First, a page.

Bitcoin just made sense. Thank you.
It's an in-game currency with no native game.
It's downloadable content that someone let out of the sandbox.
I've spent the past week rebuilding a .sparsebundle with 300GB of MP3s on it that my Synology ate (after my mac mini corrupted the Sparsebundle, and after I trusted them to play nicely together - nobody's faultless in this one). It was a drag, but it was nerve-wracking. We are, after all, talking about MP3s. Were I to buy them all again we'd be talking about thousands of dollars but it wouldn't have come to that (lemme tell you some horror stories about Google Music, BTW - we'll save that for another time). In the end, it was a matter of reclaiming my horde so I didn't have to rely on Spotify and what.cd.
It's all just data, though, being pushed around by me, as if I know what I'm doing.
So you take something called "Magic the Gathering Online Exchange" and you're already dealing with an organization that pushes around DLC and in-game currency. Which, frankly, has always been a wretched hive of scum and villainy. Then you somehow inflate the values of those tokens up into "money money."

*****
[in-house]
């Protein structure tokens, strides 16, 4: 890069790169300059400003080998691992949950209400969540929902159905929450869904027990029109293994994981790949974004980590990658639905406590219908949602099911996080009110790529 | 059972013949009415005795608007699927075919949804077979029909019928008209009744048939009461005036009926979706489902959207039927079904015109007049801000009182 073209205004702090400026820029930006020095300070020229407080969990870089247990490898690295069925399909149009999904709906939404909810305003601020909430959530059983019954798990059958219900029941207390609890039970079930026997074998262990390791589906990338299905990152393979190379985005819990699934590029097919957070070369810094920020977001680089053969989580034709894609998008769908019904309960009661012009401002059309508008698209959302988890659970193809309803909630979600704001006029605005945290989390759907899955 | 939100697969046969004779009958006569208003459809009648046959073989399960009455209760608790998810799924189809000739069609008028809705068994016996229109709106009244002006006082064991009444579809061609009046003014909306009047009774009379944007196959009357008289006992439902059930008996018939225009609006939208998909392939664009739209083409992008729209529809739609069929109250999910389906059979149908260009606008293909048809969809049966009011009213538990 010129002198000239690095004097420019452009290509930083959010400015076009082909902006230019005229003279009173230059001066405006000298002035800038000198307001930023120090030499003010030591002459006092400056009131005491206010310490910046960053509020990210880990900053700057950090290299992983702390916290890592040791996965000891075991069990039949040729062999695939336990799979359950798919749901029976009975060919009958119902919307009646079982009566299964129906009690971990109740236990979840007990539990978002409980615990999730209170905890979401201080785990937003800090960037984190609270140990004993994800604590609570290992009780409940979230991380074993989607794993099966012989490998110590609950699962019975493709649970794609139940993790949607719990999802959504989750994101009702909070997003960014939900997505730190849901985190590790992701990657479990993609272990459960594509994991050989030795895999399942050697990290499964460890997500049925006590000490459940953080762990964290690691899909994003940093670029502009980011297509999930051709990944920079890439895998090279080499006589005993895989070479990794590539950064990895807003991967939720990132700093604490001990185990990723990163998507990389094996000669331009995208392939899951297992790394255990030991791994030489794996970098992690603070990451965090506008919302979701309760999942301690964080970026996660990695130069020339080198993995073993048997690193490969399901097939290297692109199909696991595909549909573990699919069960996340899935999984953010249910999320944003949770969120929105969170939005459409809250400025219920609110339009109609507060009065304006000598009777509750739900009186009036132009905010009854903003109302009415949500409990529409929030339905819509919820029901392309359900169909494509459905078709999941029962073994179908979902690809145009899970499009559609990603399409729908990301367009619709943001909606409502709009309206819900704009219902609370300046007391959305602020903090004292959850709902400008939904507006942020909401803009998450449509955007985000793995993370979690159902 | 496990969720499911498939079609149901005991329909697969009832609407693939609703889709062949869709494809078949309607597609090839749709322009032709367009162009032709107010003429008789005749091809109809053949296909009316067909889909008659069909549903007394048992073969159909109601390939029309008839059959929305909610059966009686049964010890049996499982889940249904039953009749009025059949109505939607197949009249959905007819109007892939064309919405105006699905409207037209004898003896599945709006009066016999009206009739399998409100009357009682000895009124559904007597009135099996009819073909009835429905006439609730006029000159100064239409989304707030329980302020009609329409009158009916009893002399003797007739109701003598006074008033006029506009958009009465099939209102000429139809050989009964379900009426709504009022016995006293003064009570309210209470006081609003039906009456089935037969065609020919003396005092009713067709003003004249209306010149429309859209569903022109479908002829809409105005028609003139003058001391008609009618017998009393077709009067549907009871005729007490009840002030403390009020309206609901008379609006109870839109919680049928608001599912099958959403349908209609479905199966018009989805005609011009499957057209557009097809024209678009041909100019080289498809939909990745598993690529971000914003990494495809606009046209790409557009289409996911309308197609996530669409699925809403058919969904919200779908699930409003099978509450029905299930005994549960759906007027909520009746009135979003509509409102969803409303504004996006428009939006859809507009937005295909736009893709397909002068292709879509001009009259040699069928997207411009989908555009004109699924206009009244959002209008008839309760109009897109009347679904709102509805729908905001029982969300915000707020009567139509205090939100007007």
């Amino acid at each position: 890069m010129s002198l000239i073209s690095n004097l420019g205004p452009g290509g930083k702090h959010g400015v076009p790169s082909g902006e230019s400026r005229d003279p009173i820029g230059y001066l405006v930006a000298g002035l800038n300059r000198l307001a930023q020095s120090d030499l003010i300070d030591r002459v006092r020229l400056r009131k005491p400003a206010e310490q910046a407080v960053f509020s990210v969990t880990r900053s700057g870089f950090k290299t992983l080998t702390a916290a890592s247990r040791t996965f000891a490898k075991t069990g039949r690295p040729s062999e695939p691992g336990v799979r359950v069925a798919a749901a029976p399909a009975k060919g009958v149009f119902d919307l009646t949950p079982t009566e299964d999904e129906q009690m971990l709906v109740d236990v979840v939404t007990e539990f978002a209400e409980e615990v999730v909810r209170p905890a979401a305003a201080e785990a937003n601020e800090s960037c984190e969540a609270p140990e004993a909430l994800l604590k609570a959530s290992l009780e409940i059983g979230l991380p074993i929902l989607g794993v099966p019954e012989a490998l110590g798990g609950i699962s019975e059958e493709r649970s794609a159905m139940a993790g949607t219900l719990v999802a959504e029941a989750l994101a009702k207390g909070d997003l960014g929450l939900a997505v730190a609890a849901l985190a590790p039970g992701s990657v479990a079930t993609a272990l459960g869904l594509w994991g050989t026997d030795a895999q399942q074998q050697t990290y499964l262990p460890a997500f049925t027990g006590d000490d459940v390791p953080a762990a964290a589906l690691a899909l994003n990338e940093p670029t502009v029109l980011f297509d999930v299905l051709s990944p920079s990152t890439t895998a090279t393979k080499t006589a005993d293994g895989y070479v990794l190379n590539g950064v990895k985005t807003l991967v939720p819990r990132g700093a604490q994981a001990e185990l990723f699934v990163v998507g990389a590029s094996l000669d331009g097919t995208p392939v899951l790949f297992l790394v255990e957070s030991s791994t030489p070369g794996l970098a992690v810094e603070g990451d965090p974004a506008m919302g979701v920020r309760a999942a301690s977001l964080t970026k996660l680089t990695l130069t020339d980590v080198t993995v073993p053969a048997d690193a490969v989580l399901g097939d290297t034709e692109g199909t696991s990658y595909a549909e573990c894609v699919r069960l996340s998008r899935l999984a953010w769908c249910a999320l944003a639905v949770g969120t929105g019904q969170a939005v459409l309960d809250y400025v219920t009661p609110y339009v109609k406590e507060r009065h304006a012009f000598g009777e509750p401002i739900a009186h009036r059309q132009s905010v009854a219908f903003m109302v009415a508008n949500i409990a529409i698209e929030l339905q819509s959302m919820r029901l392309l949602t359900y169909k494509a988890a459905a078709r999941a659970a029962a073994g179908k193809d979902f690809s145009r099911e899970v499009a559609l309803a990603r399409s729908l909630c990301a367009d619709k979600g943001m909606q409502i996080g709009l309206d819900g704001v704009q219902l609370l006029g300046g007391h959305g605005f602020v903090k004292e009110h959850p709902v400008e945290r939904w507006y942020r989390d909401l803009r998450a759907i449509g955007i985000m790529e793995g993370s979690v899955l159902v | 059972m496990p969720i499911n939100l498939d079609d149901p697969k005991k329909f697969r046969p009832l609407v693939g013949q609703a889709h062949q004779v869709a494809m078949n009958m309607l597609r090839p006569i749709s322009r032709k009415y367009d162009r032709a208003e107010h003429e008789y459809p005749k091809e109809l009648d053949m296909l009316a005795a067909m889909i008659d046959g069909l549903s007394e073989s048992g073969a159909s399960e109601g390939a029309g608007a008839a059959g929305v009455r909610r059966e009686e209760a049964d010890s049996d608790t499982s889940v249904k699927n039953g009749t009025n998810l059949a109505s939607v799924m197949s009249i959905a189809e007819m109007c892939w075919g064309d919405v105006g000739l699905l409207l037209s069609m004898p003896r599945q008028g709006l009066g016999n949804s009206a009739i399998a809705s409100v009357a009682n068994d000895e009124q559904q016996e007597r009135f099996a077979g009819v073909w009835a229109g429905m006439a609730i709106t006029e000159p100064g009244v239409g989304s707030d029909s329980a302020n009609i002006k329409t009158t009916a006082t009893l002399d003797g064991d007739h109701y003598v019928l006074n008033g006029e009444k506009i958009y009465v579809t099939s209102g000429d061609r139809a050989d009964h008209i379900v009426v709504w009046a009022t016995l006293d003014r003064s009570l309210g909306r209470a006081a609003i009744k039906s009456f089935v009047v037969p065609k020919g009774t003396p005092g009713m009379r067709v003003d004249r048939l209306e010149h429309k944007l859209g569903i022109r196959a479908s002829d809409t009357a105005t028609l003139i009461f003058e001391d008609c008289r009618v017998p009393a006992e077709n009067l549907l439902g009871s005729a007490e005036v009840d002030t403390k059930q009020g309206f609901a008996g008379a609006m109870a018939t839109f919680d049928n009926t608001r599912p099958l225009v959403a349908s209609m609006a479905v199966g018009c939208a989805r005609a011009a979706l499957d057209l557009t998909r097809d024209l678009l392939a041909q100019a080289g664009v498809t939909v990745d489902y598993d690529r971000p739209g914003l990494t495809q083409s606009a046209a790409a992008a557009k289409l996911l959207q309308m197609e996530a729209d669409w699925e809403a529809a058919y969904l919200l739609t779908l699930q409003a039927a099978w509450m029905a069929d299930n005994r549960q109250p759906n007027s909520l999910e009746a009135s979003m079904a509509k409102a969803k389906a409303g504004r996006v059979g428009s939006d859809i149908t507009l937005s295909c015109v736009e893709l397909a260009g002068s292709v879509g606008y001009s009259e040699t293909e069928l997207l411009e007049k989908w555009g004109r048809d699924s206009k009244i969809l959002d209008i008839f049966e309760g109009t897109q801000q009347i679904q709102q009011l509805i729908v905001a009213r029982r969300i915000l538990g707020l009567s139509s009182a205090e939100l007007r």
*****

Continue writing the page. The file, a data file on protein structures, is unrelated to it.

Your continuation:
You're still talking nerds pushing numbers around.
If I had, say, 500,000 of something and they were worth, say, $1 each, I'd hire a goddamn professional. It's okay for me to punk around with my MP3 files 'cuz they're just MP3s and they're all mine. But holy shit - the cowboy culture of in-game currency explains so much about Bitcoin.
Thanks, as always, for this.